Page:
All Washed Up
Sadly, on average around thirty corpses are fished out of the River Thames each year. However, this is a dramatically reduced number when compared to the 19th century. The amount of traffic and industry that took place on the river would have contributed to this number by accident alone, and there is evidence that people too impoverished to bury their relatives might throw the corpse into the river instead.
Due to the Thames tidal movement, bodies tended to wash up at the same spots on the river. One of these was known as Dead Man’s Hole which was alongside Tower Bridge. It probably shows how often bodies were recovered, as Tower Bridge was designed with a mortuary in the north pier.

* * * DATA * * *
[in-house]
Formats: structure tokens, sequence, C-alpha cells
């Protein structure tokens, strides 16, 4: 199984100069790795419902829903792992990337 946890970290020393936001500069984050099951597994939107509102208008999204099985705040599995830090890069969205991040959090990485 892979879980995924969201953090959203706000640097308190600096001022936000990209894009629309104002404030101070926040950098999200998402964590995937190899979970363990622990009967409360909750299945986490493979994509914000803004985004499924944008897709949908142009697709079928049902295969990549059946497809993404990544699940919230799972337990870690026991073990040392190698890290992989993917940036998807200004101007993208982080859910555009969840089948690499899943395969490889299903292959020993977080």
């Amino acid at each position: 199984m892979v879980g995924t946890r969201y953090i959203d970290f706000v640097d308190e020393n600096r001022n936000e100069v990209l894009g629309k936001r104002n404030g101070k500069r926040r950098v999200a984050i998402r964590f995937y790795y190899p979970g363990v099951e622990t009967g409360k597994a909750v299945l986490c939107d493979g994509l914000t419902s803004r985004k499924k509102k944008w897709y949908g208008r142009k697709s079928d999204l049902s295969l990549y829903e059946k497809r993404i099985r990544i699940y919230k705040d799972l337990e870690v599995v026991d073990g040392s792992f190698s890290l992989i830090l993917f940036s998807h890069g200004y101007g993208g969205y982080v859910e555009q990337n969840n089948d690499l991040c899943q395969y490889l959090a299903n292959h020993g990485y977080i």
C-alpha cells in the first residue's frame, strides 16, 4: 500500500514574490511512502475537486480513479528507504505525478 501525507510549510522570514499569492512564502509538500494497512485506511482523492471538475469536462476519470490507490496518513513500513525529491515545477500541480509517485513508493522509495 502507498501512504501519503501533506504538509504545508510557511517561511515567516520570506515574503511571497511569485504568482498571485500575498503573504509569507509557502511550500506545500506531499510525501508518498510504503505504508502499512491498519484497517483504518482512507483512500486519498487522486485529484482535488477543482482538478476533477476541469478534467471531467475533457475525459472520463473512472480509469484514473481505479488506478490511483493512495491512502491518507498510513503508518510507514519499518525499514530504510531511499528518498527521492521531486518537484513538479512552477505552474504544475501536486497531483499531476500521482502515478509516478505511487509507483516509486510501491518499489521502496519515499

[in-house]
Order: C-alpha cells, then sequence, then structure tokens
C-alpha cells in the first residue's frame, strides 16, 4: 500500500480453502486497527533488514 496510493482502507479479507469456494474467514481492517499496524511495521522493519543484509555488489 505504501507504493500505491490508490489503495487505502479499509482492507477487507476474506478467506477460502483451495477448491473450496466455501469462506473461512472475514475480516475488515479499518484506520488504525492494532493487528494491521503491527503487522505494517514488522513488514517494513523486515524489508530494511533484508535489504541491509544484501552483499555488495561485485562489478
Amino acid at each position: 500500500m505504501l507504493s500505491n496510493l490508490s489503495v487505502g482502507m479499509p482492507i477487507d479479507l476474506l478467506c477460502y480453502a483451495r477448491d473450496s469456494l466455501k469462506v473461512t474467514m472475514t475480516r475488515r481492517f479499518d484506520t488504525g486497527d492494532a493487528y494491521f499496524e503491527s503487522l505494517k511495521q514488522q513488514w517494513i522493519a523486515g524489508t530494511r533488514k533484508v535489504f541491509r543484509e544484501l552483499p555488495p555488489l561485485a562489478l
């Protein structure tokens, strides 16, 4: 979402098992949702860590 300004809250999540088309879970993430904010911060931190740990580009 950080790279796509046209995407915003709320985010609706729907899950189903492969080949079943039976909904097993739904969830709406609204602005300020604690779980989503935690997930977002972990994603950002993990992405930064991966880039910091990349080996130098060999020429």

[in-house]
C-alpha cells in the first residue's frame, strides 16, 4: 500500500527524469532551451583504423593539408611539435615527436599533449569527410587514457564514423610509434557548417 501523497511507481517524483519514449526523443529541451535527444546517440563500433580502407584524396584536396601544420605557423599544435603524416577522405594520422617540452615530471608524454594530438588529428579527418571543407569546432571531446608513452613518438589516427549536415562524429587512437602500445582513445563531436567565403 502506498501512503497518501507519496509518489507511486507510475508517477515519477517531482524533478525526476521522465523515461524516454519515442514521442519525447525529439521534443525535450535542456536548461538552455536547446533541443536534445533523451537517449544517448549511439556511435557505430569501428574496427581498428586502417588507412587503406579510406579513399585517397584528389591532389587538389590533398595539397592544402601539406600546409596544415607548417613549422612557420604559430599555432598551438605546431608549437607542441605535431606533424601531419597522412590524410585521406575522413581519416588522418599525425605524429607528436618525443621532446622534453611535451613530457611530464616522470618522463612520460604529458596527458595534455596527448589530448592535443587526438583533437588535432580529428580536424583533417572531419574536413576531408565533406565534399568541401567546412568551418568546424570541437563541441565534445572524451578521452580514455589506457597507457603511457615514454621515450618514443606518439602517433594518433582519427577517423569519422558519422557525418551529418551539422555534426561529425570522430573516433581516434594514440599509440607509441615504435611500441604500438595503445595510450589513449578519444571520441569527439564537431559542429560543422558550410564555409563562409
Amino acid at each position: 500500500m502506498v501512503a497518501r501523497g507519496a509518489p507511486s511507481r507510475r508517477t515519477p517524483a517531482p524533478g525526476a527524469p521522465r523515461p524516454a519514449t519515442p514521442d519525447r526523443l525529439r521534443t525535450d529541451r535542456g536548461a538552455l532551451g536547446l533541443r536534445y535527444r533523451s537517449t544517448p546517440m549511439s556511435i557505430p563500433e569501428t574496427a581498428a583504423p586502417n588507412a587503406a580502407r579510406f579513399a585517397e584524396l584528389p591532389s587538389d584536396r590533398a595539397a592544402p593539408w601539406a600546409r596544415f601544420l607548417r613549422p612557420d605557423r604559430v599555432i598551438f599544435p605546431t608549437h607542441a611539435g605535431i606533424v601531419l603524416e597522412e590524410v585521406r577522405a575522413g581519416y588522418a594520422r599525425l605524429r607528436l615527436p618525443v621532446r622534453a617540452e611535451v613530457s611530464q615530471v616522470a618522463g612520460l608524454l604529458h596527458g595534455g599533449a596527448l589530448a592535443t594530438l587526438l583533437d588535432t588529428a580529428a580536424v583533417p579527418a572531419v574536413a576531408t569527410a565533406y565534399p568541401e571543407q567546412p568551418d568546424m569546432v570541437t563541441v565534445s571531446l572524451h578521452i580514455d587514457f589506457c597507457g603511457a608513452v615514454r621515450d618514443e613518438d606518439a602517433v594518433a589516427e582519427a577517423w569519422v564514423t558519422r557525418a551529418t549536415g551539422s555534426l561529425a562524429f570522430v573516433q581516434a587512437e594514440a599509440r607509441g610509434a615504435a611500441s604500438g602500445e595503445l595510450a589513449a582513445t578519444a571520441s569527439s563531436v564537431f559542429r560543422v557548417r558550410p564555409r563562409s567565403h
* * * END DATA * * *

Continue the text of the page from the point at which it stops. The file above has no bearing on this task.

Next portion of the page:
Tower Bridge Mortuary
It’s easy to imagine how sinister this facility might have been, with flickering gaslight, the tide lapping at the steps, and the bridges superstructure looming overhead, it must have been an atmospheric location for those identifying a dead relative or friend.
Although the mortuary is no longer in use, the entrance is still visible. It is now used as a storage space. Nowadays, bodies are taken to Wapping Police Station a little way down the river.